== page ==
French President Francois Hollande has told Malians that terrorism has been repelled and chased out, but not yet conquered.
During a Saturday appearance with Mali's interim president, Dioncounda Traore, the French leader said France had a duty to intervene and help Malian forces push Islamist militants from their strongholds in the north.
"City after city, village after village, the Malian and French armies, helped by the West African countries, give Mali its integrity and strength back."
He told a cheering crowd in Bamako that French forces were fighting so that Malians in the former French colony could live in peace and have democracy.
Mr. Traore thanked Mr. Hollande for France's intervention and warned Malians against seeking vengeance for militant attacks.
Mr. Hollande's one-day tour of Mali has come three weeks after the start of France's intervention.
The president, accompanied by the defense and finance ministers, visited Sevare and the ancient town of Timbuktu before heading to the capital, Bamako.
In Timbuktu, dancers and drummers greeted the French president, while Malians chanted, "Vive La France." He toured an ancient mosque and a library that had both been targeted by militants.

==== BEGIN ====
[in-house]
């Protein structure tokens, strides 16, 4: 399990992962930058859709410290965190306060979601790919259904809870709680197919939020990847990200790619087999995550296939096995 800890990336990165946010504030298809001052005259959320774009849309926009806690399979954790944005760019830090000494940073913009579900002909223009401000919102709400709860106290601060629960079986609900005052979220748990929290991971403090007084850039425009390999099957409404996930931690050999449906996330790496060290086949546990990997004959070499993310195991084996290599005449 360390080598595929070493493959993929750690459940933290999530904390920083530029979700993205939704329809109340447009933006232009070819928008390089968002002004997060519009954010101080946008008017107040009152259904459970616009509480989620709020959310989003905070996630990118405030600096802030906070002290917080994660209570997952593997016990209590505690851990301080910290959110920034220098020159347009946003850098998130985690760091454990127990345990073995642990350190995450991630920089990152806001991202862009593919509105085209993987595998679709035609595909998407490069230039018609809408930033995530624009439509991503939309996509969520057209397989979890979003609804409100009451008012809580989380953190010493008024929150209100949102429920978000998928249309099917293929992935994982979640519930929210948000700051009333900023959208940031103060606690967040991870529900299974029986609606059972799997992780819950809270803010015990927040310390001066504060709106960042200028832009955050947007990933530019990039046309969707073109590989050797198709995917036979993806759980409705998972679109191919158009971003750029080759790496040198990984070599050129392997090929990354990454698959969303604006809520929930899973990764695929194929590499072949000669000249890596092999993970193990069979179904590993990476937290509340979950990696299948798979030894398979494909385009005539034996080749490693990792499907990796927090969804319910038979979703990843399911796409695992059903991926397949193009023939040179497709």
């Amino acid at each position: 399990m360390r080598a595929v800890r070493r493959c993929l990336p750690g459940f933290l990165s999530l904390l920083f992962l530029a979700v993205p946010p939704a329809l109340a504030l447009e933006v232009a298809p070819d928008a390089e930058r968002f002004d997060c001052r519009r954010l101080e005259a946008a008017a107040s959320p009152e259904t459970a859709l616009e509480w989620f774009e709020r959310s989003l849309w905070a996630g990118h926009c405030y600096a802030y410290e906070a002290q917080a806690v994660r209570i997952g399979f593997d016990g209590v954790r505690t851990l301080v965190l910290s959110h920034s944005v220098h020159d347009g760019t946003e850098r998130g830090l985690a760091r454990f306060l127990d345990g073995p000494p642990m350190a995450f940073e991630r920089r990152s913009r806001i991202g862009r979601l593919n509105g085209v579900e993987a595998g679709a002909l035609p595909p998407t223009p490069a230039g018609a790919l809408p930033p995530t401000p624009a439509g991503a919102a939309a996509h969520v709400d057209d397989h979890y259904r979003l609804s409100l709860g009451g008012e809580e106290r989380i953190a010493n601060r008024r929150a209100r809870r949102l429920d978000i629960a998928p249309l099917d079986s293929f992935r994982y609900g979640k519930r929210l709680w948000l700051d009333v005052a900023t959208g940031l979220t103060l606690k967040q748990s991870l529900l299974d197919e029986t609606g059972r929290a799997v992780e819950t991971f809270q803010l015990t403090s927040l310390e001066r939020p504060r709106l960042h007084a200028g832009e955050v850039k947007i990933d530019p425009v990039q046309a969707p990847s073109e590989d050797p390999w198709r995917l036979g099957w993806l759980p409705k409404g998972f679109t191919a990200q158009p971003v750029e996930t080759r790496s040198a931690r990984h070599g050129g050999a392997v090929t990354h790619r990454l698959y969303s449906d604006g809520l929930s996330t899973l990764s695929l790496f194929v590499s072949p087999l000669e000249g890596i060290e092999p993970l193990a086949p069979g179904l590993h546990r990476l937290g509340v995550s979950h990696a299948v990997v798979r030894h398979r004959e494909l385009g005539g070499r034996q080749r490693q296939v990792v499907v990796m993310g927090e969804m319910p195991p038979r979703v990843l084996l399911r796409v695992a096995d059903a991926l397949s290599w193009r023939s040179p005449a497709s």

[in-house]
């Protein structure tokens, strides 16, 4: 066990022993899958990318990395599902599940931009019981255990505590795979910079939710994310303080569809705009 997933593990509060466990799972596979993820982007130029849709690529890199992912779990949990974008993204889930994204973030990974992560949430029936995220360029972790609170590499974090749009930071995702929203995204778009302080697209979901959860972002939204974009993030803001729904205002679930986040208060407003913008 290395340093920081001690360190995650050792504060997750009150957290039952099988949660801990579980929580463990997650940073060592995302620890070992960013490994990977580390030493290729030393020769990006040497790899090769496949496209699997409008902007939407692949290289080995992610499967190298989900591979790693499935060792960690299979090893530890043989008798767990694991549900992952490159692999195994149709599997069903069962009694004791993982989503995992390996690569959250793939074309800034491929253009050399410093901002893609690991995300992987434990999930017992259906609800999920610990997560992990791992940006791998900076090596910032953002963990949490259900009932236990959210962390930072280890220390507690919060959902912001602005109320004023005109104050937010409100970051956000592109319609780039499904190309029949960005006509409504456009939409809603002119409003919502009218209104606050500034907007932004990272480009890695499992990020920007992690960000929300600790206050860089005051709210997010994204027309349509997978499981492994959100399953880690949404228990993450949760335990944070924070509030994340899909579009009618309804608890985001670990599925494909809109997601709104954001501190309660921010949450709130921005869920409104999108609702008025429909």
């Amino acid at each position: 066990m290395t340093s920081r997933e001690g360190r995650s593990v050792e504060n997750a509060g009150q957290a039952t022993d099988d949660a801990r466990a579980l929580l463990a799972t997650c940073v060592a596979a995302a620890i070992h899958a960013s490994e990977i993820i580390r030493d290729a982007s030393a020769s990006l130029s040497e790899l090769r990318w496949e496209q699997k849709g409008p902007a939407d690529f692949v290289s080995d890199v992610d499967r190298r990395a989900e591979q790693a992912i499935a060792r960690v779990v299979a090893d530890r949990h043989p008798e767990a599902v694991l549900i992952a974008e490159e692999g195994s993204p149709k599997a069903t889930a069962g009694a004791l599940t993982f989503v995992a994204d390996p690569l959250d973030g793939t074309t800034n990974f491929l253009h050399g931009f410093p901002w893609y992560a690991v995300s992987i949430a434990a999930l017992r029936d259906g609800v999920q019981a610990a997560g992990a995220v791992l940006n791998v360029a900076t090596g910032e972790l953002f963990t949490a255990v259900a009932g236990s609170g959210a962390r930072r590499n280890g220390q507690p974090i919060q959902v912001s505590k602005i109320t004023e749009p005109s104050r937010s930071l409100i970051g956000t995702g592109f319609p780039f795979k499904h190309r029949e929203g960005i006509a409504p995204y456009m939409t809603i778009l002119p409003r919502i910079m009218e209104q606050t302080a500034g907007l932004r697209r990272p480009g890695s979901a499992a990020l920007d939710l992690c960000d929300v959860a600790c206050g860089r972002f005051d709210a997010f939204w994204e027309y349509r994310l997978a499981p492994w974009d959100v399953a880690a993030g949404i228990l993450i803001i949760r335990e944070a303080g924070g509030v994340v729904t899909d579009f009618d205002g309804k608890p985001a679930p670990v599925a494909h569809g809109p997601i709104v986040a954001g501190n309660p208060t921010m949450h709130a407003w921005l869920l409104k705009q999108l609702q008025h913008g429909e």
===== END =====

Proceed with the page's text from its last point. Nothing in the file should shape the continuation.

Mr. Hollande told reporters the Malian army had played a key role in liberating towns in the region.
"All the cities which were freed, were freed by the Malian army, supported by the French army. It was always the Malians who entered first. Kidal, they needed to go to the airport and there were very special circumstances, then there were sand storms, so that has stopped the operation but it will continue, because our will and the one expressed by Mali is that France puts itself at the service of Mali within the framework of the United Nations and it is one of the complete return of territorial integrity in Mali."
Mr. Hollande is pushing for African forces to take over for French troops that have been battling insurgents.
The Tuareg rebel group MNLA has been fighting for a Tuareg homeland. It seized part of northern Mali last year and later joined forces with Islamic militants when the Malian government collapsed. The Tuaregs later split with the militants when they imposed conservative Islamic law in the north, and the MNLA now says it backs the French military operation in Mali.
(no access France)